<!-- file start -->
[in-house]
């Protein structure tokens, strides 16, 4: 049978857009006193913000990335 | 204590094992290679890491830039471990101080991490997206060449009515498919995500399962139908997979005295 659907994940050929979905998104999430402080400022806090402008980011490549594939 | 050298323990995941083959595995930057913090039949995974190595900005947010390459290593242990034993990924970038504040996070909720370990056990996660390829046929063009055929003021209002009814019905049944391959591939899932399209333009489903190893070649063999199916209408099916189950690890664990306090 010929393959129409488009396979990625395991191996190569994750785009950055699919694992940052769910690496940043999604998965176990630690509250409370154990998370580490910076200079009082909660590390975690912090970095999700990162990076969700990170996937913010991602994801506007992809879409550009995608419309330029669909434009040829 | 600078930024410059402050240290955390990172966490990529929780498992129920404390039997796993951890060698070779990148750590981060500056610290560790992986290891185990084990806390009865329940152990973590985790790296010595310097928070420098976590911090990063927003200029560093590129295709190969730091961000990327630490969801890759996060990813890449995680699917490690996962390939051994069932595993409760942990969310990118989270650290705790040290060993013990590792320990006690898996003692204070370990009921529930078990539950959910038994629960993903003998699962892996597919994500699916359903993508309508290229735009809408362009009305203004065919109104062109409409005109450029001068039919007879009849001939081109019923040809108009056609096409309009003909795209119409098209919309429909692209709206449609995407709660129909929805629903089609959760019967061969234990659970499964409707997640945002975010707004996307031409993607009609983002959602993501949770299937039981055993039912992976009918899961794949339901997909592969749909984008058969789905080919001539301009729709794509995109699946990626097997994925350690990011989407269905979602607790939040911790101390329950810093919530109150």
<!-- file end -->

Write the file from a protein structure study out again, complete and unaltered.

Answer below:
[in-house]
């Protein structure tokens, strides 16, 4: 049978857009006193913000990335 | 204590094992290679890491830039471990101080991490997206060449009515498919995500399962139908997979005295 659907994940050929979905998104999430402080400022806090402008980011490549594939 | 050298323990995941083959595995930057913090039949995974190595900005947010390459290593242990034993990924970038504040996070909720370990056990996660390829046929063009055929003021209002009814019905049944391959591939899932399209333009489903190893070649063999199916209408099916189950690890664990306090 010929393959129409488009396979990625395991191996190569994750785009950055699919694992940052769910690496940043999604998965176990630690509250409370154990998370580490910076200079009082909660590390975690912090970095999700990162990076969700990170996937913010991602994801506007992809879409550009995608419309330029669909434009040829 | 600078930024410059402050240290955390990172966490990529929780498992129920404390039997796993951890060698070779990148750590981060500056610290560790992986290891185990084990806390009865329940152990973590985790790296010595310097928070420098976590911090990063927003200029560093590129295709190969730091961000990327630490969801890759996060990813890449995680699917490690996962390939051994069932595993409760942990969310990118989270650290705790040290060993013990590792320990006690898996003692204070370990009921529930078990539950959910038994629960993903003998699962892996597919994500699916359903993508309508290229735009809408362009009305203004065919109104062109409409005109450029001068039919007879009849001939081109019923040809108009056609096409309009003909795209119409098209919309429909692209709206449609995407709660129909929805629903089609959760019967061969234990659970499964409707997640945002975010707004996307031409993607009609983002959602993501949770299937039981055993039912992976009918899961794949339901997909592969749909984008058969789905080919001539301009729709794509995109699946990626097997994925350690990011989407269905979602607790939040911790101390329950810093919530109150």